Mohammed AledhariMohammed Aledhari

Mohammed Aledhari received the B.S. degree in computer science from the University of Anbar, Anbar, Iraq, in 2003 and the M.S. degree in computer science from the University of Basra, Basra, Iraq, in 2010. He is currently working toward the Ph.D. degree at the Department of Computer Science, Western Michigan University, Kalamazoo, MI, USA. He is currently a Doctoral Associate at the Center for High Performance Computing and Big Data, Western Michigan University. He also served as a Software Engineer Team Lead at the Iraqi Drilling Company (IDC) from January 2005 - August 2011. His current research interests include Internet of Things, Big Data, Machine Learning, Networks, Cloud Computing, Microcontrollers and Robots.

Dr. Ali Kashif BashirDr. Ali Kashif Bashir

Dr. Ali Kashif Bashir received his Ph.D. in Computer Science and Engineering from Korea University, South Korea. He is currently working for Graduate School of Information Science and Technology, Osaka University. Dr. Ali is a senior member of IEEE and an active member of ACM and IEICE. He has given several invited and keynote talks and is a reviewer of top journals and conferences. His research interests include: cloud computing (NFV/SDN), network virtualization, IoT, network security, wireless networks, etc. He is also serving IEEE Internet Technology Policy eNewsletter as editor in chief.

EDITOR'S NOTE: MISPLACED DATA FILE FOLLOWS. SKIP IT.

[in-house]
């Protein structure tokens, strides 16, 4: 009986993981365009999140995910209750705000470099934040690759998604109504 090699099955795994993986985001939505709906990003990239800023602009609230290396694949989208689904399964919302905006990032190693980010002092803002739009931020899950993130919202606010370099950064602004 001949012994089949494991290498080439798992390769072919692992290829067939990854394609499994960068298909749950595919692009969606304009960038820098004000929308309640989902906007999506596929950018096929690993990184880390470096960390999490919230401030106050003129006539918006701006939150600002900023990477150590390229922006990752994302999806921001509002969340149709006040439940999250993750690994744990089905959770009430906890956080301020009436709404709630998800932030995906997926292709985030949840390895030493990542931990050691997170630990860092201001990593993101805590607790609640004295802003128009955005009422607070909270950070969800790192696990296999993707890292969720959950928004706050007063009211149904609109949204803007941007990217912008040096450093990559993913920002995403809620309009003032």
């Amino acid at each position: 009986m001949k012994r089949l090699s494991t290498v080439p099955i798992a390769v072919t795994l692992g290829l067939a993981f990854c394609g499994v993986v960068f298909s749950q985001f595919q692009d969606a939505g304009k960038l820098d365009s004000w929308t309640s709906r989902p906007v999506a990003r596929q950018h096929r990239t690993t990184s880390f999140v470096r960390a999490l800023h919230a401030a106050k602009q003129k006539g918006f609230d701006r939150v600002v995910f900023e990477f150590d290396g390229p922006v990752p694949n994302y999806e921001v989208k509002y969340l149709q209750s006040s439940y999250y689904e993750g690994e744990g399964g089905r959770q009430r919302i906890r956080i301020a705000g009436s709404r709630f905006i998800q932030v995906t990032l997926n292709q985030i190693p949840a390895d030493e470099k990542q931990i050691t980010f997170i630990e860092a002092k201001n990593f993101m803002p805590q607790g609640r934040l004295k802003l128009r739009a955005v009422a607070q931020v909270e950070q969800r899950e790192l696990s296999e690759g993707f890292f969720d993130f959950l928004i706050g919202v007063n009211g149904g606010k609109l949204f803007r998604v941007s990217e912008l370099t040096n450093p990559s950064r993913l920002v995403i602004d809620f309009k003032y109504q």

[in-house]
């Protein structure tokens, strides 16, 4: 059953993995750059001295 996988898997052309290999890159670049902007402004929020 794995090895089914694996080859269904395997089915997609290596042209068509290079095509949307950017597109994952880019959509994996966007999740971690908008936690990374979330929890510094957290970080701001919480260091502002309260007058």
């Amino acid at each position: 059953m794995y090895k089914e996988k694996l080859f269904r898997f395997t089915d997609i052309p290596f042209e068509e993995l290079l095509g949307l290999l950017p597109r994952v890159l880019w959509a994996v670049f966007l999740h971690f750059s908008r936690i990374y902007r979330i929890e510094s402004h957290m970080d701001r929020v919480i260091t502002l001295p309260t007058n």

Jared BielbyJared Bielby

Jared Bielby received a double master's degree at the University of Alberta, Canada in information science and digital humanities with a thesis route in the field of information ethics. He works as an independent consultant in information ethics and internet governance. He currently serves as co-chair for the International Center for Information Ethics and editor for the International Review of Information Ethics. He is moderator and content writer for the Institute of Electrical and Electronics Engineers' (IEEE) Collabratec Internet Technology Policy Forum (IEEE-ITP) and is founder and editor-in-chief of The Freelance Netizen.


Editor:

Dr. Tahir HameedDr. Tahir Hameed